Benny Sieu-US PRESSWIRE - Presswire
Rickie Weeks had a disappointing season by his standards in 2012, but what does that mean in a larger context?
When we look back at the 2012 season, a fair amount of the conversation is going to center around a career-worst year for Rickie Weeks. After posting an .829 OPS (on base plus slugging) from 2009-11, Weeks dropped all the way to .728 this year. A hot second half brought him back to respectability a bit and allowed him to hit 20 home runs for the third consecutive season, but Weeks' numbers certainly weren't in line with what we'd expect from him.
With that said, I think Weeks is getting a bum rap for his rough season. In the Mug earlier this week I mentioned that Benjamin Orr of Reviewing the Brew gave Weeks a D+ on his 2012 report card. Weeks' season was disappointing to be sure, but I think anyone who honestly thinks he was that bad needs to take more facts into consideration.
Was Weeks really that bad?
The first and second halves were night-and-day different for Rickie Weeks in 2012. Here's a quick look at his splits:
It's worth noting here, as I've pointed out before, that even when he's at his worst Weeks' tendency to draw walks and get hit by pitches continues to give him some value. His batting line from the first half wasn't good, but eight players qualified for the batting title in 2012 while posting a lower OPS for the full season:
|Alexei Ramirez||White Sox||.651|
|Yunel Escobar||Blue Jays||.644|
Weeks' .658 OPS in the first half was also better than the full-season lines for guys like Brandon Crawford of the Giants (.653), Ryan Roberts of the Diamondbacks and Rays (.656) and Daniel Descalso of the Cardinals (.627), who don't appear on the above list because they didn't qualify for the batting title.
Simply put, there's a big difference between "below what we typically expect from Rickie Weeks" and "bad."
Let's talk about strikeouts for a moment
Weeks' strikeouts have always been a point of contention, because he does make a lot of outs that way. He (169), Corey Hart (151) and Ryan Braun (128) were the only Brewers to strike out more than 100 times this season. It's worth noting, though, that the lion's share of Weeks' strikeouts came early:
At the end of June Weeks was on pace to strike out 197 times this season, which would have led the National League. He actually finished with 169, tied for sixth in the majors. There are 14 players who made at least 502 plate appearances this season and posted a higher strikeout percentage.
Finally, there's the matter of plate discipline. Weeks led all Brewer hitters by seeing an average of 4.07 pitches per plate appearance this season. He saw an average of 4.95 pitches in his at bats ending in a strikeout, meaning even his least productive outs were above average in regards to making pitchers work.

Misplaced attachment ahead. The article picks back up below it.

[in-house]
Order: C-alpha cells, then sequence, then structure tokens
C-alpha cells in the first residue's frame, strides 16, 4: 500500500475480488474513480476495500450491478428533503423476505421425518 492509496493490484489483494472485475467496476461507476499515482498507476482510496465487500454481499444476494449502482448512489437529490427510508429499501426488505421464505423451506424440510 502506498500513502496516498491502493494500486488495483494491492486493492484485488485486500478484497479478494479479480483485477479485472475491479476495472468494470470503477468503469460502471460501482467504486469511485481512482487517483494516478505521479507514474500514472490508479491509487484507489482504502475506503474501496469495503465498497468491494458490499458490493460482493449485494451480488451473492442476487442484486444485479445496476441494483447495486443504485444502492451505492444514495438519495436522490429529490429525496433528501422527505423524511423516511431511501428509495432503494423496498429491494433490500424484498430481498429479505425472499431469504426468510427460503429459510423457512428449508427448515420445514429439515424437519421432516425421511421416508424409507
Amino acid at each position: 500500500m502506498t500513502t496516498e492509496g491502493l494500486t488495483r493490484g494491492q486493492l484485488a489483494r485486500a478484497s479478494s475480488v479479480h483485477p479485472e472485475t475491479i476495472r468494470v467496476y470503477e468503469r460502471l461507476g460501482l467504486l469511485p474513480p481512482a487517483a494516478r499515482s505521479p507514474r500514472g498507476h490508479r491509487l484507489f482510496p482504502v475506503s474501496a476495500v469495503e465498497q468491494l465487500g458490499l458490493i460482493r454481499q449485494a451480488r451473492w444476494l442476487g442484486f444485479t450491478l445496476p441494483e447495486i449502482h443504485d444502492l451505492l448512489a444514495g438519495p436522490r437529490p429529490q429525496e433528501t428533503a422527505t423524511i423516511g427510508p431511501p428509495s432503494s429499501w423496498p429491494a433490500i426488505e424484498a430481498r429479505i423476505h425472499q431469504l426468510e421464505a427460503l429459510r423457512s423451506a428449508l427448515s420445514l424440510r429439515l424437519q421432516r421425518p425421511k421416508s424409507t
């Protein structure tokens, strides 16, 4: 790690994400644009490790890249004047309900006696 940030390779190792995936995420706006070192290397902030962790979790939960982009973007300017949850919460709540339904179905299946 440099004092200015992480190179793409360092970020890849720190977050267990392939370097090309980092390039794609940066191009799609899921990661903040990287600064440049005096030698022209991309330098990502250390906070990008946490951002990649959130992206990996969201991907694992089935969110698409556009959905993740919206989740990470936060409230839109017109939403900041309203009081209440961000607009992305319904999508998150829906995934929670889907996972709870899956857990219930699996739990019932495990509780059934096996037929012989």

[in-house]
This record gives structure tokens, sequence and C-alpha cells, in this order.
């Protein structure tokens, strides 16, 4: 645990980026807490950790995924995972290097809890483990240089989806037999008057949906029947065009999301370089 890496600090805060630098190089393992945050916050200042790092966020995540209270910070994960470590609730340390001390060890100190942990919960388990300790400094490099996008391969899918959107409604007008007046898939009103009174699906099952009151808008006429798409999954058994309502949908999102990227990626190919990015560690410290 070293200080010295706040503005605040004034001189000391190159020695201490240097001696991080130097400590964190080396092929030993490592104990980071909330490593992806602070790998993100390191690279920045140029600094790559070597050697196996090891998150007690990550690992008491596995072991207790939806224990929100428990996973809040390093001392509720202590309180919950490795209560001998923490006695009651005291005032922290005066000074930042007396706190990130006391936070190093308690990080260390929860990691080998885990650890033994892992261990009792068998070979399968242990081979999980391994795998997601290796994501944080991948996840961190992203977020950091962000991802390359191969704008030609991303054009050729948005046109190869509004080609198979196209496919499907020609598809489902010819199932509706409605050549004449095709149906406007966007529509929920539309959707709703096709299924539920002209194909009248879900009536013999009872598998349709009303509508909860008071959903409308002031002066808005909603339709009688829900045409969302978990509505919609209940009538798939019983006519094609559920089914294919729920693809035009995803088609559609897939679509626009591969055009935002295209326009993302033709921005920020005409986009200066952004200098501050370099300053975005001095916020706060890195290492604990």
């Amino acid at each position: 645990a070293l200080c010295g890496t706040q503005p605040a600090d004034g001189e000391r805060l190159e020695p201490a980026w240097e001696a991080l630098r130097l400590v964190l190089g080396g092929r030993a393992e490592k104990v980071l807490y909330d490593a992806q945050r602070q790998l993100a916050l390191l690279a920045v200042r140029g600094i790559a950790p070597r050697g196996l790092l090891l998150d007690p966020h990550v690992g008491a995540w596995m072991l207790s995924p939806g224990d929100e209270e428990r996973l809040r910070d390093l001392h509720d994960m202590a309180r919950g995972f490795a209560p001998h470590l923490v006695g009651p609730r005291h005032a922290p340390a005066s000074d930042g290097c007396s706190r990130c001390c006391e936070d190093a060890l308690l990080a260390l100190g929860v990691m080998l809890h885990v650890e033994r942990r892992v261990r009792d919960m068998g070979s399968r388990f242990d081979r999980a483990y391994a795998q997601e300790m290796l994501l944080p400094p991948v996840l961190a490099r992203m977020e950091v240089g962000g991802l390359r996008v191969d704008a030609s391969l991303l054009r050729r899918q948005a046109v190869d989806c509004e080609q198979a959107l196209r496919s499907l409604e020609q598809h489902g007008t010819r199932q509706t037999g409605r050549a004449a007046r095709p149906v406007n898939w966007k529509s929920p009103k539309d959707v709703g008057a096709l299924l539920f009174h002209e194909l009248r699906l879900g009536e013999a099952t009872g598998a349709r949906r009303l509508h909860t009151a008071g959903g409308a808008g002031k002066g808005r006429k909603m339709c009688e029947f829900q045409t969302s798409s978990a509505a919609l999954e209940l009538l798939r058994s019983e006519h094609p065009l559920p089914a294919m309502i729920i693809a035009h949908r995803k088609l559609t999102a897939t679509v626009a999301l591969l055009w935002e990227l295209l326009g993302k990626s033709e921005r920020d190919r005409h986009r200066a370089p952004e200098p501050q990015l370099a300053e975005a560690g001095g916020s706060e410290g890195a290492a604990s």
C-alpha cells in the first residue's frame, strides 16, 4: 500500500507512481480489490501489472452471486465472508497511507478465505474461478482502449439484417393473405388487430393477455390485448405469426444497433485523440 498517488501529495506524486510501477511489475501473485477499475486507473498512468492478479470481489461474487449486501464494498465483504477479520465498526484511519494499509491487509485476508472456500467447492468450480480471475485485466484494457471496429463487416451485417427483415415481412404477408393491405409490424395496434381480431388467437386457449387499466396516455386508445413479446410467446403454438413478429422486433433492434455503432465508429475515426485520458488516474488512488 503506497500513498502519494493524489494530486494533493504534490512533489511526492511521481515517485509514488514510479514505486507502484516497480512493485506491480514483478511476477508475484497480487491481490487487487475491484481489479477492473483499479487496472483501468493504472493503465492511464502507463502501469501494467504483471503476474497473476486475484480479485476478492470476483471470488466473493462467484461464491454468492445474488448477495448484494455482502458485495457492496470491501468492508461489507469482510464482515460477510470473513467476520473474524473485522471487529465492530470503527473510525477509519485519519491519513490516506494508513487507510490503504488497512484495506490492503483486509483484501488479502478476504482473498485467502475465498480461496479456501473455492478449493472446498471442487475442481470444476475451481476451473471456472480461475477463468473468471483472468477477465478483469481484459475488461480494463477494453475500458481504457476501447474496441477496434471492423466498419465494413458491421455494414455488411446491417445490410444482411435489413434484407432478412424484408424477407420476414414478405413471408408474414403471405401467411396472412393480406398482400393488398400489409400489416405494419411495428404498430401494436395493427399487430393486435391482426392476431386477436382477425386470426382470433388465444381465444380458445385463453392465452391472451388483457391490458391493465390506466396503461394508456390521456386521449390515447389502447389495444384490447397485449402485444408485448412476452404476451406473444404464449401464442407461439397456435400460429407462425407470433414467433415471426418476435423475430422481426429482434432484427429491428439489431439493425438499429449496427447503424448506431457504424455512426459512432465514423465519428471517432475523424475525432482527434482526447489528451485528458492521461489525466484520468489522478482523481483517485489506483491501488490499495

Furthermore, Weeks led the Brewers with 74 walks and 13 HBP this season. That's an extra 87 times he was on base at least partially because of his tendency to take pitches and have long at bats.
Giving the Brewers the best chance to win
Via hindsight the case has been frequently made that Weeks came back from last season's ankle injury too early, and the ankle was still hurting his game into the early months of this season. In an ideal world it's possible the Brewers would have shut Weeks down until he was healthy and ready to come back at full strength.
Unfortunately, this isn't an ideal world and the Brewers didn't exactly have a lot of internal options at the position. Let's look at some of the players who played second when Weeks was out this season:
- Cody Ransom (5 games).
- Taylor Green (3 games).
- Edwin Maysonet (3 games).
- Brooks Conrad (3 games).
- Jeff Bianchi (2 games).
- Cesar Izturis (one game).
Within the organization the Brewers also had Eric Farris, who hit .286/.329/.377 in the hitter-friendly Pacific Coast League this season, and Scooter Gennett, a prospect who played above A ball for the first time this year.
You can make a strong case that the Brewers were better off playing Rickie Weeks below 100% than they would have been with any of those guys playing consistently in his place.
Adding some context
Finally, it's worth noting that major league caliber second basemen don't exactly grow on trees. MLB second basemen hit a combined .257/.318/.383 this season, finishing 27 OPS points below Rickie Weeks in the worst year of his career.
A look at the worst five second base collections in the majors this season includes three playoff teams:
|Tigers||.213||.275||.301||.577||Omar Infante (59 games)|
|Orioles||.213||.273||.323||.596||Robert Andino (99 games)|
|Twins||.245||.296||.308||.604||Alexi Casilla (89 games)|
|Athletics||.228||.303||.316||.620||Jemile Weeks (112 games)|
|Mariners||.229||.299||.333||.633||Dustin Ackley (142 games)|
Despite a disappointing season from Weeks, the Brewers' .719 OPS from their second basemen was the tenth highest mark in all of baseball.
You can make a strong case behind the argument that Rickie Weeks had a disappointing season and that his slow start was part of the downfall of this team, but I still think he's better and more valuable than a lot of people think. Weeks is probably one of the top ten second baseman in baseball going forward, and this team is still significantly better off with him than they would be without him.